However, Mecham was luckier in the criminal justice system, which requires a higher burden of proof for conviction than the Legislature. He was acquitted on all six charges, which were related to misreporting campaign finance data. 

3. Huey Long of Louisiana

The legendary Louisiana Gov. Huey P. Long—who once claimed, “I am the Constitution”—was impeached in 1929, accused of, among other things, bribing legislators and threatening political enemies. 

Much of the fight centered around Long’s battle with Standard Oil Co. The Louisiana House impeached him on eight counts

But 15 of the 39 state senators signed a petition vowing they wouldn’t vote to convict Long. That’s more than the one-third needed to block a conviction. 

Long never faced an impeachment trial because there was no chance the Senate could muster that two-thirds majority.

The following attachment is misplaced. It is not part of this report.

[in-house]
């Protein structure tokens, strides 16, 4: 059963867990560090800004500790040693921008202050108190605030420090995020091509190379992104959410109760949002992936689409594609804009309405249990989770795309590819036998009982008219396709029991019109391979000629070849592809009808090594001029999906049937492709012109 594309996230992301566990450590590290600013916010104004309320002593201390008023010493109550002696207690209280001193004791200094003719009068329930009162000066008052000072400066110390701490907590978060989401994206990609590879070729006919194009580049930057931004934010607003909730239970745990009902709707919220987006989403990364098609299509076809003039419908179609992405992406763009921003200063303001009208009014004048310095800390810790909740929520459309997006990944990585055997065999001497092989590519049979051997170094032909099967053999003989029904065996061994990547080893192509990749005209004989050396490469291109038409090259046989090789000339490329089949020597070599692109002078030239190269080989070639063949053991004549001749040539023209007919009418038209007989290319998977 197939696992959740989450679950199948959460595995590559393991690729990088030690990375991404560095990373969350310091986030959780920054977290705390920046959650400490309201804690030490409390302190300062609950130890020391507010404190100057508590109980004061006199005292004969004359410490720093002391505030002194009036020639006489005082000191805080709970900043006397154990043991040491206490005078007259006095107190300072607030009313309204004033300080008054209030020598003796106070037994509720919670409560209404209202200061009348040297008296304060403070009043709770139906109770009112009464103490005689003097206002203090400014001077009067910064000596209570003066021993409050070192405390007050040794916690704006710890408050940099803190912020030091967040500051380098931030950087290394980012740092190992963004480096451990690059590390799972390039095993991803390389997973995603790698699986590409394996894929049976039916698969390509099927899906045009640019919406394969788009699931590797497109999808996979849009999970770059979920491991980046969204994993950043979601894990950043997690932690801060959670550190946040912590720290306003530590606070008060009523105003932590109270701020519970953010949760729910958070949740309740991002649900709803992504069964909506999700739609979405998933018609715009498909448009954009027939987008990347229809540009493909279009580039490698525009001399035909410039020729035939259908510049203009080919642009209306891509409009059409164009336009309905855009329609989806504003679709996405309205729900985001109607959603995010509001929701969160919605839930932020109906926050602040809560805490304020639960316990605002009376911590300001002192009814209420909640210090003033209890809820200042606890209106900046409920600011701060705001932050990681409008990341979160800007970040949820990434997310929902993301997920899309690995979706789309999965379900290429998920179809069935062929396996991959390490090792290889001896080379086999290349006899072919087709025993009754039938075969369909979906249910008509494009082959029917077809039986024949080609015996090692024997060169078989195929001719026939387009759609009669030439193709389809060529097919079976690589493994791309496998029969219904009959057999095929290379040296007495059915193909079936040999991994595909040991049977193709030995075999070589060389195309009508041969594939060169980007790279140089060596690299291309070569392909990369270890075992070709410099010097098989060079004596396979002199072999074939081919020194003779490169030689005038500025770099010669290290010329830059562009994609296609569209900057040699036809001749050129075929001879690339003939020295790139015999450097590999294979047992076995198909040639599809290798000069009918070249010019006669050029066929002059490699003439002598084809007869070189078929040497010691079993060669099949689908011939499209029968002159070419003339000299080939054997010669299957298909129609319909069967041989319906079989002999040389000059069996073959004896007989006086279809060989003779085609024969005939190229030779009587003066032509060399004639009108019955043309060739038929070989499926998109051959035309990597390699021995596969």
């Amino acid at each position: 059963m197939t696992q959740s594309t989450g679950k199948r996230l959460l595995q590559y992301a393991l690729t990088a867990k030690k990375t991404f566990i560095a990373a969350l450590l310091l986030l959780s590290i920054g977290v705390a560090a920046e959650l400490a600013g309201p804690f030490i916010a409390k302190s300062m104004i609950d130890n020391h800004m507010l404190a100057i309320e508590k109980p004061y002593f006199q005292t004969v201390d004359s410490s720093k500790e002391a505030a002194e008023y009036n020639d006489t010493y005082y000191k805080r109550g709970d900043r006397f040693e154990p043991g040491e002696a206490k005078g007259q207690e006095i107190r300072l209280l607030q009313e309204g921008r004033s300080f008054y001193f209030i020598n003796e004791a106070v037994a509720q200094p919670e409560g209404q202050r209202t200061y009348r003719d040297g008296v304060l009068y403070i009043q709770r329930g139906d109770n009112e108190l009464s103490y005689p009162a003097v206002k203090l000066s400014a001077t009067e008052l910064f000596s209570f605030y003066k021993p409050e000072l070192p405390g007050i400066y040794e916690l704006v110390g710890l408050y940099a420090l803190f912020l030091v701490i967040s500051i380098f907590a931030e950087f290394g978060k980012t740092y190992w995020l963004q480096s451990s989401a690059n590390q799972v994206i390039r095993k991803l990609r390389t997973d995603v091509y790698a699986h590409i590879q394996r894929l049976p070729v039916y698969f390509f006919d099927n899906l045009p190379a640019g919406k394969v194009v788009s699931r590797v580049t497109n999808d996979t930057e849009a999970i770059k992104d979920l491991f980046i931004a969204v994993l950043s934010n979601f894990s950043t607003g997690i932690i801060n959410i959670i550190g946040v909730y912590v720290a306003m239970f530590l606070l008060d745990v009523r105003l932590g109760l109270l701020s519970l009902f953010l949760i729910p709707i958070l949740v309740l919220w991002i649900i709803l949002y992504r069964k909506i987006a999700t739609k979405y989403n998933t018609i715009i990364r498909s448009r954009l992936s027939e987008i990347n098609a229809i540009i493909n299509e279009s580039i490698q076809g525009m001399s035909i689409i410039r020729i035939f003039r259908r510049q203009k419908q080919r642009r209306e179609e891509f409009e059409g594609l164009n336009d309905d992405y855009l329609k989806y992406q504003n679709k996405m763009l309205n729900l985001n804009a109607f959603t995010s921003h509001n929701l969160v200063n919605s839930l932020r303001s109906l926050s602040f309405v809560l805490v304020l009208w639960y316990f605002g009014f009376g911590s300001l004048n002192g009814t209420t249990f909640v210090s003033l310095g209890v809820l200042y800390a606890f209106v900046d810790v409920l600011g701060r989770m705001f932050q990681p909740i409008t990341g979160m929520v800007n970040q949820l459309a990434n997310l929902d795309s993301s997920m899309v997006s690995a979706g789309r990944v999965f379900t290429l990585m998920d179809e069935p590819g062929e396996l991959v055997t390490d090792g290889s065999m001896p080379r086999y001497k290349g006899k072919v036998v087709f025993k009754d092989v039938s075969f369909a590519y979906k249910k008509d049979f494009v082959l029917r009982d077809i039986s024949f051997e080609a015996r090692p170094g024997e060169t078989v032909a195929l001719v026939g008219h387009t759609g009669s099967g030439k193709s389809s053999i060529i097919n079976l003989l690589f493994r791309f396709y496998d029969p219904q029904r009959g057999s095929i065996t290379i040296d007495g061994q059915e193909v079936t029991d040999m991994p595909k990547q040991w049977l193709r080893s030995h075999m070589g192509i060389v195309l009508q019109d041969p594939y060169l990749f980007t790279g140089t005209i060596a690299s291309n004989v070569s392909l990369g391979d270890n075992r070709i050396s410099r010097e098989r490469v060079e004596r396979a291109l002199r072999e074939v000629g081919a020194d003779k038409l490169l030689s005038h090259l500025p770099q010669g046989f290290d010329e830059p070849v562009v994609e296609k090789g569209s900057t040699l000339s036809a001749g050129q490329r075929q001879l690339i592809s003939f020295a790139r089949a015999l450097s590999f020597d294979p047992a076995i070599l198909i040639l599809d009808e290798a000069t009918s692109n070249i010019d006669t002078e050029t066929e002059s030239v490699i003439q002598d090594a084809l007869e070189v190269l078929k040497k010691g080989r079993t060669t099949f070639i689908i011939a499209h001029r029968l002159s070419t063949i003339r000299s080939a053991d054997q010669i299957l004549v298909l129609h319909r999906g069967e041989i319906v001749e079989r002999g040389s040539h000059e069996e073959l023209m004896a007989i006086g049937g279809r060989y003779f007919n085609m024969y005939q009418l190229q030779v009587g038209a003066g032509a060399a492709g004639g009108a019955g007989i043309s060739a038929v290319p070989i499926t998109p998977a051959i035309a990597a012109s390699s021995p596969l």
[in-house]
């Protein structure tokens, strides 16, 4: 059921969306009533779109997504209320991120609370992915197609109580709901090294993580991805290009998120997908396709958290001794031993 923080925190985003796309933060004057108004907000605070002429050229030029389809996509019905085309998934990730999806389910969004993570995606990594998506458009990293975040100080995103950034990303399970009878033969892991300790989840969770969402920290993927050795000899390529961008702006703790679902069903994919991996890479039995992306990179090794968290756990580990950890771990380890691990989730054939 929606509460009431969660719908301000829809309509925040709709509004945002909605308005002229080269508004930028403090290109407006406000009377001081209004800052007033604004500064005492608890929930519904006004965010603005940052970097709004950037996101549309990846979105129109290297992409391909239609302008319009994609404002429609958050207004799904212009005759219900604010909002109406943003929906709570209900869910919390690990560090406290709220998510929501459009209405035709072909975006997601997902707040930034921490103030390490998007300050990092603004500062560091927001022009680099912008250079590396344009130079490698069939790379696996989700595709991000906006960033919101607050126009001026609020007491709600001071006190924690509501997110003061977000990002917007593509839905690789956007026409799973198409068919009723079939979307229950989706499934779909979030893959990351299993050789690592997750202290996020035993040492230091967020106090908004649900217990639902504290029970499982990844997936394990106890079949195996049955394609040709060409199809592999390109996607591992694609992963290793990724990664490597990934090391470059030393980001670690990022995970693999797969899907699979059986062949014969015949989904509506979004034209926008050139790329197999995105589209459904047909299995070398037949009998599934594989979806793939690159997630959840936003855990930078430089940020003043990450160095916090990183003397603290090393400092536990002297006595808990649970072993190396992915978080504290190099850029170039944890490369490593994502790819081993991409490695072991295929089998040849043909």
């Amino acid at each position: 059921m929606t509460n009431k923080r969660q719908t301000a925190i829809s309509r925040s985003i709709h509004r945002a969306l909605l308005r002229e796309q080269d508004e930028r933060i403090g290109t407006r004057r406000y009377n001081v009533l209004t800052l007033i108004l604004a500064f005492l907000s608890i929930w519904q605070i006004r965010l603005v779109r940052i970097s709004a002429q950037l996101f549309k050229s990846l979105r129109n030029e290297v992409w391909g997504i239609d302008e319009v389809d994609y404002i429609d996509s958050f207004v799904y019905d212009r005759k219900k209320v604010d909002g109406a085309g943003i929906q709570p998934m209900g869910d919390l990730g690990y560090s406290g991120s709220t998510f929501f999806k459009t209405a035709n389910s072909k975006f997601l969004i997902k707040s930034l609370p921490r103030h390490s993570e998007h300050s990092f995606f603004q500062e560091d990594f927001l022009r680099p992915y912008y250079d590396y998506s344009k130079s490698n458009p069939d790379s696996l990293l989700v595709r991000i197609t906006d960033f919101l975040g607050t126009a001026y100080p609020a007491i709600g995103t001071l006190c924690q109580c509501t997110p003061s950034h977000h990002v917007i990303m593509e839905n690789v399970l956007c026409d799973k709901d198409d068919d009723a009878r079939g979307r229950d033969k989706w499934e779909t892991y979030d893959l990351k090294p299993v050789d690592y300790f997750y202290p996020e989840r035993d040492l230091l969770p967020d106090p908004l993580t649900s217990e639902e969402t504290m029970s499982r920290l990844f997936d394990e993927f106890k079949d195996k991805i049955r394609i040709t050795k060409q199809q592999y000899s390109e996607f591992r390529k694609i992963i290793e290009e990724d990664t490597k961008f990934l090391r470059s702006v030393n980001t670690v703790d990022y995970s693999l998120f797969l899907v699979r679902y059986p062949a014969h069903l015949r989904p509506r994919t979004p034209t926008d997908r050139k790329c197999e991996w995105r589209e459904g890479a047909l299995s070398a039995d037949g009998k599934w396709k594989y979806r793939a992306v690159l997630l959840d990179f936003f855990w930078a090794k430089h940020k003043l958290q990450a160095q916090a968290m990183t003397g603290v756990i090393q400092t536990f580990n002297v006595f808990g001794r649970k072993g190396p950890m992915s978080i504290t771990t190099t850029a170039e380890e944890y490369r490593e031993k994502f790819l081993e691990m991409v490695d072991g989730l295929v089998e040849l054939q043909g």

4. Henry S. Johnston of Oklahoma

The Oklahoma Legislature ousted two governors in the 1920s. It took two tries to oust the second one. 

Lawmakers were convinced that Gov. Henry S. Johnston, a Democrat, allowed his personal secretary to have too much power. The Democrat-controlled House impeached the governor for “general incompetence” in 1928. However, the Senate acquitted him. 

In the 1928 election, Oklahoma Republicans rode the coattails of a Herbert Hoover landslide in the presidential election and gained seats in the Legislature. Although Democrats still had a majority, Johnston was left with fewer allies in the Senate.

In another dramatic twist, Johnston tried to fend off impeachment by calling up the Oklahoma National Guard to surround the state Capitol and prevent lawmakers from entering. But the governor relented, and legislators voted. 

The House impeached Johnston again in 1929 and the Senate convicted and removed him for “general incompetence” while acquitting him on six other charges.